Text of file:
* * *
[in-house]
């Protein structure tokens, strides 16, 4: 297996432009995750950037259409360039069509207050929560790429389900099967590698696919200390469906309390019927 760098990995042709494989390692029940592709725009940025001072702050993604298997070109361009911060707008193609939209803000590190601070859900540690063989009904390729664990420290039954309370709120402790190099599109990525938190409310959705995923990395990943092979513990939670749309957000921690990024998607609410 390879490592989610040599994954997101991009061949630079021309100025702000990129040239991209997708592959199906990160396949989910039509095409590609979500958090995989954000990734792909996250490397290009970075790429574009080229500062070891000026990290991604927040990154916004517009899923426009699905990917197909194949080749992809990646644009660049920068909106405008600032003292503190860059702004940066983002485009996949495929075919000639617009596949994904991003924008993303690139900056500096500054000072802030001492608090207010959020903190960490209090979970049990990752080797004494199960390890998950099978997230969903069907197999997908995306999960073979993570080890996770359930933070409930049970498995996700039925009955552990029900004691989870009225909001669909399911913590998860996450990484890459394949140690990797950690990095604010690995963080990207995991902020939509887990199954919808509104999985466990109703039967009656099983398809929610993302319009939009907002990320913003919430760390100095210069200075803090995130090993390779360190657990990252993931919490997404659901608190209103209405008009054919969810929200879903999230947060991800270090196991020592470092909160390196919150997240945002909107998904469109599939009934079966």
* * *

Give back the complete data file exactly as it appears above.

[in-house]
């Protein structure tokens, strides 16, 4: 297996432009995750950037259409360039069509207050929560790429389900099967590698696919200390469906309390019927 760098990995042709494989390692029940592709725009940025001072702050993604298997070109361009911060707008193609939209803000590190601070859900540690063989009904390729664990420290039954309370709120402790190099599109990525938190409310959705995923990395990943092979513990939670749309957000921690990024998607609410 390879490592989610040599994954997101991009061949630079021309100025702000990129040239991209997708592959199906990160396949989910039509095409590609979500958090995989954000990734792909996250490397290009970075790429574009080229500062070891000026990290991604927040990154916004517009899923426009699905990917197909194949080749992809990646644009660049920068909106405008600032003292503190860059702004940066983002485009996949495929075919000639617009596949994904991003924008993303690139900056500096500054000072802030001492608090207010959020903190960490209090979970049990990752080797004494199960390890998950099978997230969903069907197999997908995306999960073979993570080890996770359930933070409930049970498995996700039925009955552990029900004691989870009225909001669909399911913590998860996450990484890459394949140690990797950690990095604010690995963080990207995991902020939509887990199954919808509104999985466990109703039967009656099983398809929610993302319009939009907002990320913003919430760390100095210069200075803090995130090993390779360190657990990252993931919490997404659901608190209103209405008009054919969810929200879903999230947060991800270090196991020592470092909160390196919150997240945002909107998904469109599939009934079966």